Recent advances in wearable robotic devices have demonstrated the ability to reduce the metabolic cost of walking by assisting the ankle joint. To achieve greater gains in the future it will be important to determine optimal actuation parameters and explore the effect of assisting other joints. The aim of the present work is to investigate how the timing of hip extension assistance affects the positive mechanical power delivered by an exosuit and its effect on biological joint power and metabolic cost during loaded walking. In this study, we evaluated 4 different hip assistive profiles with different actuation timings: early-start-early-peak (ESEP), early-start-late-peak (ESLP), late-start-early-peak (LSEP), late-start-late-peak (LSLP).

Methods
Eight healthy participants walked on a treadmill at a constant speed of 1.5 m · s-1 while carrying a 23 kg backpack load. We tested five different conditions: four with the assistive profiles described above and one unpowered condition where no assistance was provided. We evaluated participants’ lower limb kinetics, kinematics, metabolic cost and muscle activation.

Results
The variation of timing in the hip extension assistance resulted in a different amount of mechanical power delivered to the wearer across conditions; with the ESLP condition providing a significantly higher amount of positive mechanical power (0.219 ± 0.006 W · kg-1) with respect to the other powered conditions. Biological joint power was significantly reduced at the hip (ESEP and ESLP) and at the knee (ESEP, ESLP and LSEP) with respect to the unpowered condition. Further, all assistive profiles significantly reduced the metabolic cost of walking compared to the unpowered condition by 5.7 ± 1.5 %, 8.5 ± 0.9 %, 6.3 ± 1.4 % and 7.1 ± 1.9 % (mean ± SE for ESEP, ESLP, LSEP, LSLP, respectively).

Conclusions
The highest positive mechanical power delivered by the soft exosuit was reported in the ESLP condition, which showed also a significant reduction in both biological hip and knee joint power. Further, the ESLP condition had the highest average metabolic reduction among the powered conditions. Future work on autonomous hip exoskeletons may incorporate these considerations when designing effective control strategies.

 

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D. P. Holland, G. J. Bennett, G. M. Whitesides, R. J. Wood, and C. J. Walsh, “The 2015 Soft Robotics Competition,” IEEE Robotics & Automation Magazine, vol. 23, no. 3, pp. 25-27, 2016. Publisher's Version PDF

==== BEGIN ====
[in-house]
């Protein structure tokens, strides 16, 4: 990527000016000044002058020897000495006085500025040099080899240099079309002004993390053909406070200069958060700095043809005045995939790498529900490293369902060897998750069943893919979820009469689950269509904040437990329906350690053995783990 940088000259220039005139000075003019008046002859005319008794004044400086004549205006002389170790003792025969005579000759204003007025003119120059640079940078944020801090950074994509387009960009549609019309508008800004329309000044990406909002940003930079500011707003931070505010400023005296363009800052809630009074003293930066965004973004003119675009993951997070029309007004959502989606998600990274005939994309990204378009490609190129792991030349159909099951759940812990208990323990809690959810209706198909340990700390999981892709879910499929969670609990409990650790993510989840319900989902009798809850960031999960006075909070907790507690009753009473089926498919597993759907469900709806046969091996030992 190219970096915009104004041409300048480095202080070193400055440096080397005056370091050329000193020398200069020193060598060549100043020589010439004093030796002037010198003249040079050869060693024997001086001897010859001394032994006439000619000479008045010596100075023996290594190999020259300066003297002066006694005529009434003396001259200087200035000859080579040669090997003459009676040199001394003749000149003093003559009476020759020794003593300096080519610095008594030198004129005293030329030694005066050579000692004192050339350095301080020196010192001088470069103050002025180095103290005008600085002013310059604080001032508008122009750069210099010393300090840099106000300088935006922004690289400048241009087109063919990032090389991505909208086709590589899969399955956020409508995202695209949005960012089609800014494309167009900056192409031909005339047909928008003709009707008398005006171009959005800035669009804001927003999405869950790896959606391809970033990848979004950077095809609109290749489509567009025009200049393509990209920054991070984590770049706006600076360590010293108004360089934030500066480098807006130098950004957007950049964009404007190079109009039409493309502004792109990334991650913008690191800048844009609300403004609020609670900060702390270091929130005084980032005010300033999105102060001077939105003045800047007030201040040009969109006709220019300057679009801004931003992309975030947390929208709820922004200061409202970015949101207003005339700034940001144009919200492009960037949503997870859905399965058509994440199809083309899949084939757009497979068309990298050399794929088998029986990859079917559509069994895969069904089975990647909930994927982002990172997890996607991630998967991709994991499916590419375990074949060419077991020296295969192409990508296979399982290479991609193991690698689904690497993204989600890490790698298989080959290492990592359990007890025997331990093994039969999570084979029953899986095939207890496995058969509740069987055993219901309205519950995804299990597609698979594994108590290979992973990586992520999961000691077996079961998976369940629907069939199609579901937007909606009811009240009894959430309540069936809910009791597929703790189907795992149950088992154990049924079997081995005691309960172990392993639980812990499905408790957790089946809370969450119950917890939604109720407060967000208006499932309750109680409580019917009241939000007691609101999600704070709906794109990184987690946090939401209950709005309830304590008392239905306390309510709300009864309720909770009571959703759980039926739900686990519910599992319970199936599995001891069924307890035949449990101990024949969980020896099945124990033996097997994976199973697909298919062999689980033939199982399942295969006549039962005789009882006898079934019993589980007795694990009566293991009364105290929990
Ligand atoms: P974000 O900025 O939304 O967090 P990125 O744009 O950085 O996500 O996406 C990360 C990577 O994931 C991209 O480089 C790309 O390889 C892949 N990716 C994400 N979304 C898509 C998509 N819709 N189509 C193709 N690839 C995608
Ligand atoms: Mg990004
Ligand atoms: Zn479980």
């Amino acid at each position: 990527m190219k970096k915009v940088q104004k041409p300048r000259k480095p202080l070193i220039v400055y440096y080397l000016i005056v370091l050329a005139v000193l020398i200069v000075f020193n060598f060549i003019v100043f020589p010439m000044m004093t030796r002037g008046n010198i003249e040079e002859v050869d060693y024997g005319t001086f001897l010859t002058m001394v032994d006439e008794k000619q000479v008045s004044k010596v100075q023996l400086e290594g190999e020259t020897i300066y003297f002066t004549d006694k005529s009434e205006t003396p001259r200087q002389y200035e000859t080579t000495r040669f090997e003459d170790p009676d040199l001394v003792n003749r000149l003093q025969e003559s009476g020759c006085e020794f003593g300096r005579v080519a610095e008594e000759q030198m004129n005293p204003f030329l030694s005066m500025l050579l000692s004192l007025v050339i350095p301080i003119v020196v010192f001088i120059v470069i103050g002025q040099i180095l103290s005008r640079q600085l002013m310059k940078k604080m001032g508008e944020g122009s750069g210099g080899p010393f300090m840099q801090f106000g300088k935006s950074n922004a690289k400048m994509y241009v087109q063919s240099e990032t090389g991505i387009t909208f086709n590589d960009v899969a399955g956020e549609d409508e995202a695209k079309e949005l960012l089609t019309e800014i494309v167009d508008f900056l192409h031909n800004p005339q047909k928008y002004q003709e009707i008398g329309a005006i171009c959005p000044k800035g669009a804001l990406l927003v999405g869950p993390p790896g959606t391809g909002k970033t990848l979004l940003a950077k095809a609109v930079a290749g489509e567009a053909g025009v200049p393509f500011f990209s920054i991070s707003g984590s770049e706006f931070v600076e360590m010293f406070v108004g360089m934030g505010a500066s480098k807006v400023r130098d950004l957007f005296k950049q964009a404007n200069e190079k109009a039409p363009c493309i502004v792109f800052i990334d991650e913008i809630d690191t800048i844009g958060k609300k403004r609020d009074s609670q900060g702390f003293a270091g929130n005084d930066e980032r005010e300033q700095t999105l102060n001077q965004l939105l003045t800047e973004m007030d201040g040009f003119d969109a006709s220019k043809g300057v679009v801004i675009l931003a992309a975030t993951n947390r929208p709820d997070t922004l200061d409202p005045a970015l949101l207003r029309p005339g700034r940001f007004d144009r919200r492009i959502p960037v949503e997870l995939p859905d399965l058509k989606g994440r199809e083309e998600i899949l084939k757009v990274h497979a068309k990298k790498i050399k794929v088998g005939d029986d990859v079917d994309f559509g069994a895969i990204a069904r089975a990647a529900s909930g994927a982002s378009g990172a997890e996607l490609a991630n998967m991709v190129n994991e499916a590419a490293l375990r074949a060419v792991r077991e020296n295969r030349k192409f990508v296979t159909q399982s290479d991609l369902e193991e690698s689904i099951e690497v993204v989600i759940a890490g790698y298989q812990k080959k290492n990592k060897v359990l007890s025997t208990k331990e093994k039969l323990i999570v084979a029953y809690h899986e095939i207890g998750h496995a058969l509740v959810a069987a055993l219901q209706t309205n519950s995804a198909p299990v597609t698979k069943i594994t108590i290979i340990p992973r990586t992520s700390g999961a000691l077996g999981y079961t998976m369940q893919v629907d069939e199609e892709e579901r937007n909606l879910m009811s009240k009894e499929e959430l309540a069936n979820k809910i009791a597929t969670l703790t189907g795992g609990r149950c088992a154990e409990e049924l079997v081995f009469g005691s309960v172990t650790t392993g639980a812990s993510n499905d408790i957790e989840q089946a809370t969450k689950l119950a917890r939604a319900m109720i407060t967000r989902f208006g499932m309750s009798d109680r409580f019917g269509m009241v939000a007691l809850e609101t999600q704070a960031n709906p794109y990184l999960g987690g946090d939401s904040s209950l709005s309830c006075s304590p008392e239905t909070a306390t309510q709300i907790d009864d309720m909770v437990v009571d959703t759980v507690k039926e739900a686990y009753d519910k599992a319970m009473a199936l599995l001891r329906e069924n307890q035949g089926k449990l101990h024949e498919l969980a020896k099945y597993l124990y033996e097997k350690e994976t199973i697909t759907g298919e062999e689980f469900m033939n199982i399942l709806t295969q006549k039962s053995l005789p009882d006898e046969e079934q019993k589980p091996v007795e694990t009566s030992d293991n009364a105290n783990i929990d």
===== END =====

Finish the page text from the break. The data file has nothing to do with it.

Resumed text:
N. Karavas, et al., “Autonomous Soft Exosuit for Hip Extension Assistance,” in International Symposium on Wearable Robotics (WeRob) 2016, La Granja, Spain, 2016.
T. Miyatake, et al., “Biomechanical analysis and inertial sensing of ankle joint while stepping on an unanticipated bump,” in International Symposium on Wearable Robotics (WeRob) 2016, La Granja, Spain, 2016.
M. Grimmer, et al., “Comparison of Ankle Moment Inspired And Ankle Positive Power Inspired Controllers for a Multi-articular Soft Exosuit for Walking Assistance,” in International Symposium on Wearable Robotics (WeRob) 2016, La Granja, Spain, 2016.
H. Su, et al., “Evaluation of Force Tracking Controller with Soft Exosuit for Hip Extension Assistance,” in International Symposium on Wearable Robotics (WeRob) 2016, La Granja, Spain, 2016.
O. Araromi, C. J. Walsh, and R. J. Wood, “Fabrication of Stretchable Composites with Anisotropic Electrical Conductivity for Compliant Pressure Transducers,” in IEEE Sensors Conference 2016, Orlando, Florida, 2016. Publisher's VersionAbstract

We present a simple fabrication approach for anisotropically conductive stretchable composites, towards novel flexible pressure transducers. Flexible electronic systems have gained great interest in recent years, and within this space, anisotropic conducting materials have been explored for enhanced sensing performance. However, current methods for producing these materials are complex or are limited to small fabrication areas. Our method uses film applicator coating to render commercially available conductive RTVs anisotropically conductive. A ratio of in-plane surface resistance to through-thickness resistance of 1010 was achieved using our method. Furthermore, we show that when a normal pressure is applied to such films, the in-plane resistance can be reduced by seven orders of magnitude for an applied pressure of 10 kPa. Hence these materials show great promise for the development of novel, robust pressure transducers.

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Z. Wang, P. Polygerinos, J. T. B. Overvelde, K. C. Galloway, K. Bertoldi, and C. J. Walsh, “Interaction Forces of Soft Fiber Reinforced Bending Actuators,” IEEE/ASME Transactions on Mechatronics, vol. PP, no. 99, 2016. Publisher's VersionAbstract

Soft bending actuators are inherently compliant, compact, and lightweight. They are preferable candidates over rigid actuators for robotic applications ranging from physical human interaction to delicate object manipulation. However, characterizing and predicting their behaviors are challenging due to the material nonlinearities and the complex motions they can produce. This paper investigates a soft bending actuator design that uses a single air chamber and fiber reinforcements. Additionally, the actuator design incorporates a sensing layer to enable real-time bending angle measurement for analysis and control. In order to study the bending and force exertion characteristics when interacting with the environment, a quasistatic analytical model is developed based on the bending moments generated from the applied internal pressure and stretches of the soft materials. Comparatively, a finite-element method model is created for the same actuator design. Both the analytical model and the finite-element model are used in the fiber reinforcement analysis and the validation experiments with fabricated actuators. The experimental results demonstrate that the analytical model captures the relationships of supplied air pressure, actuator bending angle, and interaction force at the actuator tip. Moreover, it is shown that an off-the-shelf bend angle sensor integrated to the actuator in this study could provide real-time force estimation, thus eliminating the need for a force sensor.